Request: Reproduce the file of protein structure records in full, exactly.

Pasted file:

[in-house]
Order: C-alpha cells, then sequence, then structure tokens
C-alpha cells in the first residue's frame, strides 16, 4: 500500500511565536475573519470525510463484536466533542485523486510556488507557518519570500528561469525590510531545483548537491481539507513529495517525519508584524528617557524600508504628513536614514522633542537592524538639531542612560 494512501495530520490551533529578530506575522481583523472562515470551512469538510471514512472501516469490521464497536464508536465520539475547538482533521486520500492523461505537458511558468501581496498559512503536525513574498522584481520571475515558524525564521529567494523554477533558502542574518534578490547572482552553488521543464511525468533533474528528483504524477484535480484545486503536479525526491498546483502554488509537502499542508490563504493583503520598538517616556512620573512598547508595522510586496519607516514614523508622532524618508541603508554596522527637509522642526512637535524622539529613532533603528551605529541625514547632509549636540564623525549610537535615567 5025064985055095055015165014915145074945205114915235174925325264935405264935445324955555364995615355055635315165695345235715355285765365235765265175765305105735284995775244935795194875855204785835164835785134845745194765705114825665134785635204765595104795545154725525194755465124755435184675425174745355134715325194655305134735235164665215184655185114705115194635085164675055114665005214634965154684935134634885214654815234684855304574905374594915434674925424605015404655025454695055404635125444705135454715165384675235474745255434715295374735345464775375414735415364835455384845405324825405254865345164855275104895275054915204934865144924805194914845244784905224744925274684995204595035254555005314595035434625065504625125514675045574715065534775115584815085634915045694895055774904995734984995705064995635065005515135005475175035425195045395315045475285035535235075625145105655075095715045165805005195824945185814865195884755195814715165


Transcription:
[in-house]
Order: C-alpha cells, then sequence, then structure tokens
C-alpha cells in the first residue's frame, strides 16, 4: 500500500511565536475573519470525510463484536466533542485523486510556488507557518519570500528561469525590510531545483548537491481539507513529495517525519508584524528617557524600508504628513536614514522633542537592524538639531542612560 494512501495530520490551533529578530506575522481583523472562515470551512469538510471514512472501516469490521464497536464508536465520539475547538482533521486520500492523461505537458511558468501581496498559512503536525513574498522584481520571475515558524525564521529567494523554477533558502542574518534578490547572482552553488521543464511525468533533474528528483504524477484535480484545486503536479525526491498546483502554488509537502499542508490563504493583503520598538517616556512620573512598547508595522510586496519607516514614523508622532524618508541603508554596522527637509522642526512637535524622539529613532533603528551605529541625514547632509549636540564623525549610537535615567 5025064985055095055015165014915145074945205114915235174925325264935405264935445324955555364995615355055635315165695345235715355285765365235765265175765305105735284995775244935795194875855204785835164835785134845745194765705114825665134785635204765595104795545154725525194755465124755435184675425174745355134715325194655305134735235164665215184655185114705115194635085164675055114665005214634965154684935134634885214654815234684855304574905374594915434674925424605015404655025454695055404635125444705135454715165384675235474745255434715295374735345464775375414735415364835455384845405324825405254865345164855275104895275054915204934865144924805194914845244784905224744925274684995204595035254555005314595035434625065504625125514675045574715065534775115584815085634915045694895055774904995734984995705064995635065005515135005475175035425195045395315045475285035535235075625145105655075095715045165805005195824945185814865195884755195814715165